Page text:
The Tragedy Of Mary Todd Lincoln

1930 WordsOct 28, 20168 Pages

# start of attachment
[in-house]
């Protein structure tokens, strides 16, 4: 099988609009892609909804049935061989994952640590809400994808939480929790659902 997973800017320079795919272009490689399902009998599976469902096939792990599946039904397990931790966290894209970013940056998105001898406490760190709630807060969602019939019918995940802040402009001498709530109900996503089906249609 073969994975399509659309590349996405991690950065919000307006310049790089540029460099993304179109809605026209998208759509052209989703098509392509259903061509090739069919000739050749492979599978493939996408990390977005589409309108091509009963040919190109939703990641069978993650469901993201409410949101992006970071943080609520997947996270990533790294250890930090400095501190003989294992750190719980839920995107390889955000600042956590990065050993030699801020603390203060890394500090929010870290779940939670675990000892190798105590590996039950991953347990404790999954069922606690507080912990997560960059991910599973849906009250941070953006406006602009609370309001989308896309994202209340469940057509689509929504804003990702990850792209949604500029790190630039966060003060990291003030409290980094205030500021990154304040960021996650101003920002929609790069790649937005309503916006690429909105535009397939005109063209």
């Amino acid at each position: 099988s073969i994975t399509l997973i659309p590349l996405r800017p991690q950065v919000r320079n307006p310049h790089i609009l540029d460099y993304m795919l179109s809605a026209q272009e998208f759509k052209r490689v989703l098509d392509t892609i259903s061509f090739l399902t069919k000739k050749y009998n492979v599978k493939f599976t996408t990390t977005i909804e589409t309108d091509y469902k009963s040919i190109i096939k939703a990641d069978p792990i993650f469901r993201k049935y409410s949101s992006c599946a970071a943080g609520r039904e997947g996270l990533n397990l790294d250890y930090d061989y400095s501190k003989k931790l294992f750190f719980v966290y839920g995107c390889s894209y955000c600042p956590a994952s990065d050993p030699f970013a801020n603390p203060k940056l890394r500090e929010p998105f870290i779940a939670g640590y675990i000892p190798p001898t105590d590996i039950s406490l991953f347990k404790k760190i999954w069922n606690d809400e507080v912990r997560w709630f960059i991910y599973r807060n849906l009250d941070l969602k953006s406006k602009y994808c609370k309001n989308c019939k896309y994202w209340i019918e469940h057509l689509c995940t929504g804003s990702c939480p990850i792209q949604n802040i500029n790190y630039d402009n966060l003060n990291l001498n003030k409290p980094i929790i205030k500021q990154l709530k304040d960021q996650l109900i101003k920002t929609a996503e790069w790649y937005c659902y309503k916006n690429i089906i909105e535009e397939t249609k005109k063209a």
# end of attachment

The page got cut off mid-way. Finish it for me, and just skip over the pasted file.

Research Question: Considering the events of her life, would it be more realistic to consider that Mary Todd Lincoln went insane/ diagnosable to today’s standards of being bipolar, or was she just in a state of post traumatic stress? Considering the events of her life, would it be more realistic to consider that Mary Todd Lincoln went insane/ diagnosable to today’s standards of being bipolar, or was she just in a state of post traumatic stress? From the deaths of her 14-month old brother and mother during childhood, to the neglect she faced from her son later in life, it was clear that Mary Todd Lincoln certainly dealt with a considerable amount of stressors in her lifetime. Throughout this study, journal articles, websites, primary sources, and books were used to provide more insight on the details of her life and what she went through. Mary Todd Lincoln: A Biography, by Jean Harvey Baker, a U.S. History major with her B.A., M.A., and Ph.D in 19th Century Women’s History, describes that Mary Todd Lincoln was much maligned and misunderstood during her lifetime and furthers the developing question as to whether or not she could be deemed insane. Baker discusses that Mary Lincoln appeared to others as “unwomanly,” due to her inclinations to want to share her talents with her husband throughout his political career. Other claims of her insanity are said to have branched from the torments and misfortunes of those losses she had to endure in her life beginning at such a young
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